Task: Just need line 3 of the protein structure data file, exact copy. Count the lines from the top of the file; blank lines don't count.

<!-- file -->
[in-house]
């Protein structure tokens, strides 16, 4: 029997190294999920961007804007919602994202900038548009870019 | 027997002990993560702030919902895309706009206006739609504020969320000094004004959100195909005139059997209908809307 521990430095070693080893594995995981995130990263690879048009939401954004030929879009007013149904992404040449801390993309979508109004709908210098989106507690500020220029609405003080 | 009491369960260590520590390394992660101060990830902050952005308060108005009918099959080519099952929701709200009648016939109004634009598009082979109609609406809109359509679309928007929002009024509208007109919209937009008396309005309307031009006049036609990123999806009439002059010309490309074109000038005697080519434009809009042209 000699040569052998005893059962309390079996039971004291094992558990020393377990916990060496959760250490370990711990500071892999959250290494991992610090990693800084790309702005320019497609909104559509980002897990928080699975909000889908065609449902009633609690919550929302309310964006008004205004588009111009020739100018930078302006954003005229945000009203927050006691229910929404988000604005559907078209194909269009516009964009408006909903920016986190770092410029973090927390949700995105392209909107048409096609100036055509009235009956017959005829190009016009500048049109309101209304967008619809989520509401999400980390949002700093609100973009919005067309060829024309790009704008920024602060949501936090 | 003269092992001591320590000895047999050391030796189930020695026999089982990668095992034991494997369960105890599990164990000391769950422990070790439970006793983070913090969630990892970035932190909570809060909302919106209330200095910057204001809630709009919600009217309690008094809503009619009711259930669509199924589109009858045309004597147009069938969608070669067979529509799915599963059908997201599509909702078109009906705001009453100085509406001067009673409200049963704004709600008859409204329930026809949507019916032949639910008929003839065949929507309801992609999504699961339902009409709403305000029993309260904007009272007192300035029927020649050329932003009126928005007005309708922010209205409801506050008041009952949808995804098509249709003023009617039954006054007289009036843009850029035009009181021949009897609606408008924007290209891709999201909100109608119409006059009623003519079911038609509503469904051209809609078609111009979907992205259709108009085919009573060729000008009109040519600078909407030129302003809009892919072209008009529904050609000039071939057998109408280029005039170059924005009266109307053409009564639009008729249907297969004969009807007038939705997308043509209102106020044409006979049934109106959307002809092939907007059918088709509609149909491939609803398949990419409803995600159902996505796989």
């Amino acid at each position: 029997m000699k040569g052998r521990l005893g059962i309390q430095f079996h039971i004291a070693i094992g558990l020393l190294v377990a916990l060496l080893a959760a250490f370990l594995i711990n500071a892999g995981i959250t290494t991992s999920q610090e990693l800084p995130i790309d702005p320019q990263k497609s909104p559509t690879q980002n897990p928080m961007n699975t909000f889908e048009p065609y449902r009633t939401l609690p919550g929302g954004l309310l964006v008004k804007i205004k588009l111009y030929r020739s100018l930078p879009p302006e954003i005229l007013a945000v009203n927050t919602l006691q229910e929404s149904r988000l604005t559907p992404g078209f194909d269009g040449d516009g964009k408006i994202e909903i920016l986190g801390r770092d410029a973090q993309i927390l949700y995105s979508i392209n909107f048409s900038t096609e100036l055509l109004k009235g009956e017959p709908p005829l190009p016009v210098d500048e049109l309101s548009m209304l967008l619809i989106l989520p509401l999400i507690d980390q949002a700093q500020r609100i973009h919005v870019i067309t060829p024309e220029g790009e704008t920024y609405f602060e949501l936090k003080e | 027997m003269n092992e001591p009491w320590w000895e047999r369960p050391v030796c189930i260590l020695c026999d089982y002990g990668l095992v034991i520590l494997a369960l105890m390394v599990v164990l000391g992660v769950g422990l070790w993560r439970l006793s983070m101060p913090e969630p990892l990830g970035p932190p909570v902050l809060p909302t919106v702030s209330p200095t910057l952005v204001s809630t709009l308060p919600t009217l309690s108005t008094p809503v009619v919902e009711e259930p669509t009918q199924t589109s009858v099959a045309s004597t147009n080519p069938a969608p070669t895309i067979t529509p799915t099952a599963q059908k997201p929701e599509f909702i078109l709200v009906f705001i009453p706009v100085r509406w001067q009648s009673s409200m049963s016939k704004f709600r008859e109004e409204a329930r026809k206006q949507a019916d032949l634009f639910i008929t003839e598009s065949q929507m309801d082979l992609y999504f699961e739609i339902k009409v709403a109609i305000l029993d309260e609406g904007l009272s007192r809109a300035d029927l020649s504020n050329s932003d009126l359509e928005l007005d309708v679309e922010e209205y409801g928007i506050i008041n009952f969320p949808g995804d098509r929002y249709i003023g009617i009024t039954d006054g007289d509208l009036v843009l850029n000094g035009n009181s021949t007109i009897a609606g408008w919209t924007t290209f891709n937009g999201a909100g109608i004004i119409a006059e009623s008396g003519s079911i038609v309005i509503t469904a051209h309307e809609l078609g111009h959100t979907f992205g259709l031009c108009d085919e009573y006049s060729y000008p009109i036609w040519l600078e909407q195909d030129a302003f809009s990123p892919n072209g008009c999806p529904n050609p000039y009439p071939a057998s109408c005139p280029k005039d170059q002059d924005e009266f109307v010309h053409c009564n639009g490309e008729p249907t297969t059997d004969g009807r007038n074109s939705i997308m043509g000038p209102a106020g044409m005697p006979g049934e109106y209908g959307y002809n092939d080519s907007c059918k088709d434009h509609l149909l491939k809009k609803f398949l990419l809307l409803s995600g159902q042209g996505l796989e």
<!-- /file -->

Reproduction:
């Amino acid at each position: 029997m000699k040569g052998r521990l005893g059962i309390q430095f079996h039971i004291a070693i094992g558990l020393l190294v377990a916990l060496l080893a959760a250490f370990l594995i711990n500071a892999g995981i959250t290494t991992s999920q610090e990693l800084p995130i790309d702005p320019q990263k497609s909104p559509t690879q980002n897990p928080m961007n699975t909000f889908e048009p065609y449902r009633t939401l609690p919550g929302g954004l309310l964006v008004k804007i205004k588009l111009y030929r020739s100018l930078p879009p302006e954003i005229l007013a945000v009203n927050t919602l006691q229910e929404s149904r988000l604005t559907p992404g078209f194909d269009g040449d516009g964009k408006i994202e909903i920016l986190g801390r770092d410029a973090q993309i927390l949700y995105s979508i392209n909107f048409s900038t096609e100036l055509l109004k009235g009956e017959p709908p005829l190009p016009v210098d500048e049109l309101s548009m209304l967008l619809i989106l989520p509401l999400i507690d980390q949002a700093q500020r609100i973009h919005v870019i067309t060829p024309e220029g790009e704008t920024y609405f602060e949501l936090k003080e | 027997m003269n092992e001591p009491w320590w000895e047999r369960p050391v030796c189930i260590l020695c026999d089982y002990g990668l095992v034991i520590l494997a369960l105890m390394v599990v164990l000391g992660v769950g422990l070790w993560r439970l006793s983070m101060p913090e969630p990892l990830g970035p932190p909570v902050l809060p909302t919106v702030s209330p200095t910057l952005v204001s809630t709009l308060p919600t009217l309690s108005t008094p809503v009619v919902e009711e259930p669509t009918q199924t589109s009858v099959a045309s004597t147009n080519p069938a969608p070669t895309i067979t529509p799915t099952a599963q059908k997201p929701e599509f909702i078109l709200v009906f705001i009453p706009v100085r509406w001067q009648s009673s409200m049963s016939k704004f709600r008859e109004e409204a329930r026809k206006q949507a019916d032949l634009f639910i008929t003839e598009s065949q929507m309801d082979l992609y999504f699961e739609i339902k009409v709403a109609i305000l029993d309260e609406g904007l009272s007192r809109a300035d029927l020649s504020n050329s932003d009126l359509e928005l007005d309708v679309e922010e209205y409801g928007i506050i008041n009952f969320p949808g995804d098509r929002y249709i003023g009617i009024t039954d006054g007289d509208l009036v843009l850029n000094g035009n009181s021949t007109i009897a609606g408008w919209t924007t290209f891709n937009g999201a909100g109608i004004i119409a006059e009623s008396g003519s079911i038609v309005i509503t469904a051209h309307e809609l078609g111009h959100t979907f992205g259709l031009c108009d085919e009573y006049s060729y000008p009109i036609w040519l600078e909407q195909d030129a302003f809009s990123p892919n072209g008009c999806p529904n050609p000039y009439p071939a057998s109408c005139p280029k005039d170059q002059d924005e009266f109307v010309h053409c009564n639009g490309e008729p249907t297969t059997d004969g009807r007038n074109s939705i997308m043509g000038p209102a106020g044409m005697p006979g049934e109106y209908g959307y002809n092939d080519s907007c059918k088709d434009h509609l149909l491939k809009k609803f398949l990419l809307l409803s995600g159902q042209g996505l796989e």